) â€śand she would pick Louis, and when Bot-Francis started to heal me, she'd run over and shoot or smack him and say 'Hey, get your hands off of my girl!'"
â€śEven when our schedules didn't match up and we couldn't play together, it became a part of our daily conversations. She grew enthusiastic about how her stats were improving, all the achievements she received, silly situations she got herself into in-game, and eventually she started bragging about her headshot percentage and things like that, it was pretty impressive. [Left 4 Dead
] became a great way for us to bond and have fun when we couldn't see each other.â€ť
My Lady is a MAG Medic
My buddy Brendon is a pretty dedicated gamer, and his longtime girlfriend Erin also spends much of her free time gaming. Erin can't come close to his skill level, â€śBut,â€ť he says, â€śwe have a pretty 'verbally open' relationship. If I tell her that she sucks at a game, she will fully admit it,â€ť which negates one of the primary issues facing all the other couples we have looked at. â€ťI have some friends who I wouldn't be nearly as openly hard on as I am on Erin.â€ť
Brendon and Erin regularly play MAG
together (if you're unfamiliar with the game, it is an online-only FPS on the PS3
with up to 256 players in a single battle). Teamwork is everything in MAG
, if you don't work well with your eight-soldier squad and listen to your Squad Leader, you are probably going to die â€" a lot.
Luckily, the game offers various roles and specializations one can take on, including support roles like repair and medic specializations. Since Erin had a really hard time at first keeping up with the hectic pace of the gunfights, and wasn't great at netting kills, she quickly found her niche in a medic and repair-support role.
Eventually, Brendon was able to apply for the role of Squad Leader, and absolutely loved having her on his squad. A dedicated field-support soldier can come in very handy, and might make the difference between getting steamrolled and holding your ground.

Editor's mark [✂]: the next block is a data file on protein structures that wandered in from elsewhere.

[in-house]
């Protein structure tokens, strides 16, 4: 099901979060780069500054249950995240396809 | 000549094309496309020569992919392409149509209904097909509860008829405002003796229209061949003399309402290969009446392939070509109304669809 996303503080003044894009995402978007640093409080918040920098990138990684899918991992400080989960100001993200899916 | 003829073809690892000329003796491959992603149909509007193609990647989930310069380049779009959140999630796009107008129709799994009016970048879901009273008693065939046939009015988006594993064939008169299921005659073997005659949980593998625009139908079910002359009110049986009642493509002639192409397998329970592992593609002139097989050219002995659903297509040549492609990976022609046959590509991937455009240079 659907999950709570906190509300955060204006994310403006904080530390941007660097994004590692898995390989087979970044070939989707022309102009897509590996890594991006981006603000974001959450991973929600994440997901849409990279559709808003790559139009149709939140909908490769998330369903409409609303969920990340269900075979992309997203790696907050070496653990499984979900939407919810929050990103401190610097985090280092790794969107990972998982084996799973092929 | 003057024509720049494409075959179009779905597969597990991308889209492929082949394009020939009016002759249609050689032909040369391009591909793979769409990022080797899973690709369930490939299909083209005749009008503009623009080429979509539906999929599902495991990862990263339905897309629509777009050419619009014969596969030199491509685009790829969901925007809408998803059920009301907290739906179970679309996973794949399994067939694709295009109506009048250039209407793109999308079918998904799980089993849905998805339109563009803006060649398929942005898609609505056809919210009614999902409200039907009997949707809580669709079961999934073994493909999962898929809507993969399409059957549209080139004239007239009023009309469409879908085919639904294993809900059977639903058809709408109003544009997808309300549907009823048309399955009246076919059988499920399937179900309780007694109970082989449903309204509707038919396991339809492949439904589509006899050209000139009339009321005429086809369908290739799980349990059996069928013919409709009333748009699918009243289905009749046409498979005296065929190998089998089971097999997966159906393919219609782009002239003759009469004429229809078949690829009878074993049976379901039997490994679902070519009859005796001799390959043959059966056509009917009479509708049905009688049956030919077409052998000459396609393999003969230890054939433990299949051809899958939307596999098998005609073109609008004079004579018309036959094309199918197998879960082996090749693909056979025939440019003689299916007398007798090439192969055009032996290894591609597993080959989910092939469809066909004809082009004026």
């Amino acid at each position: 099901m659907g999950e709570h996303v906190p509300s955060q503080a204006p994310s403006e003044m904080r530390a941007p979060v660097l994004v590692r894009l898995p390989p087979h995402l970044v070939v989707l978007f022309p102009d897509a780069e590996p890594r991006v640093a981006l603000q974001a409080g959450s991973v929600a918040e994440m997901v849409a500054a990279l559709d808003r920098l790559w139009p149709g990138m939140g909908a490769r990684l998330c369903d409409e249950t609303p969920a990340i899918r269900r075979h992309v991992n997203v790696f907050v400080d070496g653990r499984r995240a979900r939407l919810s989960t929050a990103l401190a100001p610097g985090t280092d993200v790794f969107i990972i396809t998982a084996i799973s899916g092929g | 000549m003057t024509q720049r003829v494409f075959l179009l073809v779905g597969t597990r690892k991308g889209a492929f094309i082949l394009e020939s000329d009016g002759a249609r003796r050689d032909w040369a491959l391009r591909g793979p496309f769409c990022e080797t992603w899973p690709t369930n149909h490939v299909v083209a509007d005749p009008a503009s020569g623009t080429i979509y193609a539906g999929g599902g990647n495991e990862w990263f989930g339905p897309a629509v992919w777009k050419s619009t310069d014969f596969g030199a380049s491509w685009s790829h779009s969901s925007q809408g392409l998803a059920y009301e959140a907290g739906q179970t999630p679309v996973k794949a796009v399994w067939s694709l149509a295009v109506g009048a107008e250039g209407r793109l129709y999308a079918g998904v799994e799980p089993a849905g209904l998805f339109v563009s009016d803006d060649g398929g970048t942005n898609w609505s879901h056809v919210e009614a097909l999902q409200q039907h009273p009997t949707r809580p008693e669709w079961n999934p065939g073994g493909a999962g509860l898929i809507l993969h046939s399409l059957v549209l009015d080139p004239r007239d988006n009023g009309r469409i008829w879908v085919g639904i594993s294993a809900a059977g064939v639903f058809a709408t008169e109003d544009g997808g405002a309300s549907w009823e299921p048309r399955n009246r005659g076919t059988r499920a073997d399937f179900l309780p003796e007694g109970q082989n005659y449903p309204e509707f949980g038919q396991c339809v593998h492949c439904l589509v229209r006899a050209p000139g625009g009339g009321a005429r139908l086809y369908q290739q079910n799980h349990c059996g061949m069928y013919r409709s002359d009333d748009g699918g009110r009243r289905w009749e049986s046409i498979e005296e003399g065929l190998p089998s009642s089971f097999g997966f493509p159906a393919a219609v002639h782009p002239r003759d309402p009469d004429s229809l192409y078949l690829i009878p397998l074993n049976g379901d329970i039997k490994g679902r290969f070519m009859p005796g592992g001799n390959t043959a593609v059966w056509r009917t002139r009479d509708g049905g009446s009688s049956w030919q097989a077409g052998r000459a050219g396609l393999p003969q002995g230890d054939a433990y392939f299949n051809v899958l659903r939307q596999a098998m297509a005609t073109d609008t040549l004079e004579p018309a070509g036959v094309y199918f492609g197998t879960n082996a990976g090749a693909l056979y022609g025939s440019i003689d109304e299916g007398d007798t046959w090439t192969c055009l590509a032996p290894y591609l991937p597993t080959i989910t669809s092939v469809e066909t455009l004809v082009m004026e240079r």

â€śIn any game where there might be a heavy skill disparity between players, enabling one player to hang back but still help the team would benefit the game, I think. For all types of games too, and regardless of gender or relationship status. The problems can start to arise when you have games that require two players to be basically equal contributors in the same way,â€ť
But it's not always easy gaming with Erin. â€śSometimes â€" like in Borderlands
â€" I'll be sitting there steaming, and she'll start to laugh. Now, you have a choice there: You can say 'Rawr, why are you laughing!?' or you can go 'You know what? You're right, that was a funny way to die. We just got killed by a giant pterodactyl... Right after you drove us backwards off a cliff four times.â€ť
Sometimes we all get frustrated with games, and Brendon's advice is: â€śIf you do find yourself getting too frustrated in the course of playing a game, just stop, and take a break. I've had to do that with friends as well as girlfriends. In a sense it goes back to a greater problem in gaming that we seem to lose track of sometimes: Games are fun. Now, I can either remember that and act accordingly, or I can be an ***hole about it and it wont be fun for anyone.â€ť
â€śSometimes you just have to put down the controller, hug each other, kiss each other, remember that you love each other, and that you're just playing a silly game.â€ť
[Surely some of you out there have anecdotes and advice to share on the subject as well. So feel free to add your two cents below, we'd love to hear it.]